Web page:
The Federal Transit Administration has withdrawn the nearly $10 million grant for the ferry. Tern Landing is in default of its mortgage from Cherokee. And the company’s principal owner declared bankruptcy last year on another development deal in Hoboken. Tern Landing looks no closer to being built than EnCap.
So the EnCap law should come galloping in right about now to take control of this mess. As it originally stood, it would have. Since the project would take $25 million in state funds, a state auditor would have gone over the books regularly and Tern Landing would have had to kick in a chunk of its own money in performance bonds before the state loaned any cash.
But thanks to the loopholes, Tern Landing gets to wriggle past the law. The project is below the $50 million trigger and is located in an Urban Enterprise Zone, making it off limits.
This works out well for state Sen. Raymond Lesniak. He’s the Union County Democrat who, according to lawmakers, worked hard to file down the teeth of the EnCap law. His law firm also represents Tern Landing.
We had hoped the EnCap catastrophe would pave the way for real reform. Now even hope is a luxury.
According to one news source this month:
After 23 health violations were found at the [Linden] animal shelter and countless complaints lodged by the public, officials decided to shut down the facility by the end of the year and build a new one in 2015.
Another source reported:
Recommendations by [Linden's] ad hoc Animal Control Committee were presented at a caucus meeting Monday and were scheduled to be presented at Tuesday night’s council meeting. The recommendations include plans to build a new facility that would be financed mostly by donations and private funding, as available, rather than with taxpayer dollars.
What struck me was the ‘financed mostly by donations’ part. You see the Union County Improvement Authority (UCIA) during the years 2006 through 2010 spent over $215,000 under the heading “Union County Animal Shelter” according to the available UCIA Bills Lists (which did not go before 2009 on the UCIA website so it could have been more). This money went to DeCotiis, Fitzpatrick & Cole ($54,022) and Harbor Consultants ($161,720) apparently to study whether an Animal Shelter should be built. UCIA meeting minutes show no discussion on the topic (which is not unusual since UCIA meeting minutes show no discussion on any topic, only resolutions and votes) so we can only speculate that after all this study they abandoned the project.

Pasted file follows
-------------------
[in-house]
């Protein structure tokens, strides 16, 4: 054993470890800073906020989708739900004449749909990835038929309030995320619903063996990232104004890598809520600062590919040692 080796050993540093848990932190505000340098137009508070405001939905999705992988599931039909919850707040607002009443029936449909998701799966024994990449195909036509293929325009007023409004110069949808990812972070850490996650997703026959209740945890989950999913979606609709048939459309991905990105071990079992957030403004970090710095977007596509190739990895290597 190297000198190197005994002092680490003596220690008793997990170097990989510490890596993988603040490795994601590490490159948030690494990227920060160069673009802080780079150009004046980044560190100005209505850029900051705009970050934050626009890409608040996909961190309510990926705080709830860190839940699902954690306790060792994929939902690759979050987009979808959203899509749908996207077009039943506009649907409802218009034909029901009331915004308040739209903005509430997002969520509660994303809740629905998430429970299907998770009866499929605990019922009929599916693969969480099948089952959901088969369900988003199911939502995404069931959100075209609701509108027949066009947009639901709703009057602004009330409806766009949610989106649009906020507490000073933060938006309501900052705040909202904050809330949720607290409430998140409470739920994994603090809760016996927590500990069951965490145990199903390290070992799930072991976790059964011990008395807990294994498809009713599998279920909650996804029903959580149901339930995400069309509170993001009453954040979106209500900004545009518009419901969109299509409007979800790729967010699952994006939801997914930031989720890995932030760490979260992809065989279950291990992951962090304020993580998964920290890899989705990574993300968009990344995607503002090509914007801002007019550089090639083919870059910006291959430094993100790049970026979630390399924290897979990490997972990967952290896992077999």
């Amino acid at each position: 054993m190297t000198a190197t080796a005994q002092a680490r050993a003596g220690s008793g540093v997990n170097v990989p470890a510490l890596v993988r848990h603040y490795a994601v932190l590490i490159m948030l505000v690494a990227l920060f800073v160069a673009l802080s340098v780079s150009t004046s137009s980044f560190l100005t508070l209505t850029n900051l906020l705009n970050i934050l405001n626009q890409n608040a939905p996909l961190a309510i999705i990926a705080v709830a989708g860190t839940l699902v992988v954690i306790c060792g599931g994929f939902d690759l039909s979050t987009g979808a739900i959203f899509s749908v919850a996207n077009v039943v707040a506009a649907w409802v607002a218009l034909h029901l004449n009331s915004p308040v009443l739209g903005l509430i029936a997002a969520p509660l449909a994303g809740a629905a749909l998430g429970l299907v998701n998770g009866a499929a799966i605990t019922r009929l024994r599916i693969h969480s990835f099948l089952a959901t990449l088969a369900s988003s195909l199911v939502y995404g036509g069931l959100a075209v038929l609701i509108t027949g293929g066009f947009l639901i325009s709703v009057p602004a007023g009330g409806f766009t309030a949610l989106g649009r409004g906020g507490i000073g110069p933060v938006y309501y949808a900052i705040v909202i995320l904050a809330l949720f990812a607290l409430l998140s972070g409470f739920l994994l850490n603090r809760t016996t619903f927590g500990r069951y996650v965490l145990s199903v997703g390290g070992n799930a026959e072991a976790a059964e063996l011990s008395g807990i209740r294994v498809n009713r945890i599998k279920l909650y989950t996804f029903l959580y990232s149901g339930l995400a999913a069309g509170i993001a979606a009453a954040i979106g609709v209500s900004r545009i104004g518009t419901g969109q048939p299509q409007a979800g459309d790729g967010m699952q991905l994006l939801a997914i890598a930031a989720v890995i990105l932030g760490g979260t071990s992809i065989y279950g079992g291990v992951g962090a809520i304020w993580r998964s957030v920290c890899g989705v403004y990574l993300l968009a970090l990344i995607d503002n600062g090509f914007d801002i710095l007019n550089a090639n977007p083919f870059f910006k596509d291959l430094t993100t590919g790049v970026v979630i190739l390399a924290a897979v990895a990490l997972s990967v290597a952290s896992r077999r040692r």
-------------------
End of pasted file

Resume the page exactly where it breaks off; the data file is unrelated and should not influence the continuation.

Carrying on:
Now fast forward to mid-December outside the Linden Shop-Rite and three pre-teens with donation cans and pictures of abandoned dogs and cats behind them asking shoppers for money to build a facility to shelter these poor animals and keep them from being destroyed. How much would people drop into those cans if they realized that the first $215,000 of whatever they put in would be going to connected political operatives? How much would you? And yet that’s exactly what you did and are continuing to do every time some politician convinces you (or more accurately goes ahead without your permission or knowledge) that there is something (a banquet center, a courthouse, solar panels) that you need built and they have a plan for how to get it built.
Add $9 million of county money to what Rahway has sunk into the Union County Performing Arts Center (UCPAC) and environs since 2004 and you may have a couple more slices of pizza sold some weeks to show for it.
Now it is reported that Carteret wants to join Rahway on the ‘Arts District’ bandwagon to bankruptcy and they have former Rahway mayor and current UCUA rubber-stamper Jim Kennedy to advise them.
Union County spent $6.1 million to buy the UCPAC and, according to the check registries, sunk over $3 million more into it since 2004 (and I may have missed some stuff that was hidden in those registries) for things like renovating the stage and fixing an organ. All while taxes are skyrocketing, debt is at record levels, and pensions are about to be defaulted on. ‘No brainer’ just about sums it up.
For 99.99% of Union County residents were they to express their primary desire to the Union County freeholders it would be for lower taxes. However, within the pay-to-play system the county maintains that is an impossibility. Anything else they can do for you? As it turns out one group did have a request that the freeholders honored.